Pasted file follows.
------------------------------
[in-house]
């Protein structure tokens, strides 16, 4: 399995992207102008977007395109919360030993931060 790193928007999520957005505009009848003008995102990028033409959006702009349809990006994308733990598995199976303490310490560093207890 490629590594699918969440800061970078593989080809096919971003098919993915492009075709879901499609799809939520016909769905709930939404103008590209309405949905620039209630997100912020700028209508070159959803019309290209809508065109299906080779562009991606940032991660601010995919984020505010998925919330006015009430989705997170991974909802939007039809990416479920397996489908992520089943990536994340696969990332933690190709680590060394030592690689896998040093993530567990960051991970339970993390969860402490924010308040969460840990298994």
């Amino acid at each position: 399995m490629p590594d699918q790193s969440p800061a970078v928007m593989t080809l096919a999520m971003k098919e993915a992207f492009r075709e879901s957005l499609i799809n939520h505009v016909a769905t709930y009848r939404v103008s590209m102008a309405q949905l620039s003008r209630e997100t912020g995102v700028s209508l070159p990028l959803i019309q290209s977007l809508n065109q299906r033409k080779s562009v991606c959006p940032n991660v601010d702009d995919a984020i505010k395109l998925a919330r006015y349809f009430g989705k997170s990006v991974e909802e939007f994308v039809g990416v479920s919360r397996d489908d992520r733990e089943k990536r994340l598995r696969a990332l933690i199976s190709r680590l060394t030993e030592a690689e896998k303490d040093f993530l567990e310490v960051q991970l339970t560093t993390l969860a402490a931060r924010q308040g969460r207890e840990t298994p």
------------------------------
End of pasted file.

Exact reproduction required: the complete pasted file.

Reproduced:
[in-house]
């Protein structure tokens, strides 16, 4: 399995992207102008977007395109919360030993931060 790193928007999520957005505009009848003008995102990028033409959006702009349809990006994308733990598995199976303490310490560093207890 490629590594699918969440800061970078593989080809096919971003098919993915492009075709879901499609799809939520016909769905709930939404103008590209309405949905620039209630997100912020700028209508070159959803019309290209809508065109299906080779562009991606940032991660601010995919984020505010998925919330006015009430989705997170991974909802939007039809990416479920397996489908992520089943990536994340696969990332933690190709680590060394030592690689896998040093993530567990960051991970339970993390969860402490924010308040969460840990298994």
């Amino acid at each position: 399995m490629p590594d699918q790193s969440p800061a970078v928007m593989t080809l096919a999520m971003k098919e993915a992207f492009r075709e879901s957005l499609i799809n939520h505009v016909a769905t709930y009848r939404v103008s590209m102008a309405q949905l620039s003008r209630e997100t912020g995102v700028s209508l070159p990028l959803i019309q290209s977007l809508n065109q299906r033409k080779s562009v991606c959006p940032n991660v601010d702009d995919a984020i505010k395109l998925a919330r006015y349809f009430g989705k997170s990006v991974e909802e939007f994308v039809g990416v479920s919360r397996d489908d992520r733990e089943k990536r994340l598995r696969a990332l933690i199976s190709r680590l060394t030993e030592a690689e896998k303490d040093f993530l567990e310490v960051q991970l339970t560093t993390l969860a402490a931060r924010q308040g969460r207890e840990t298994p």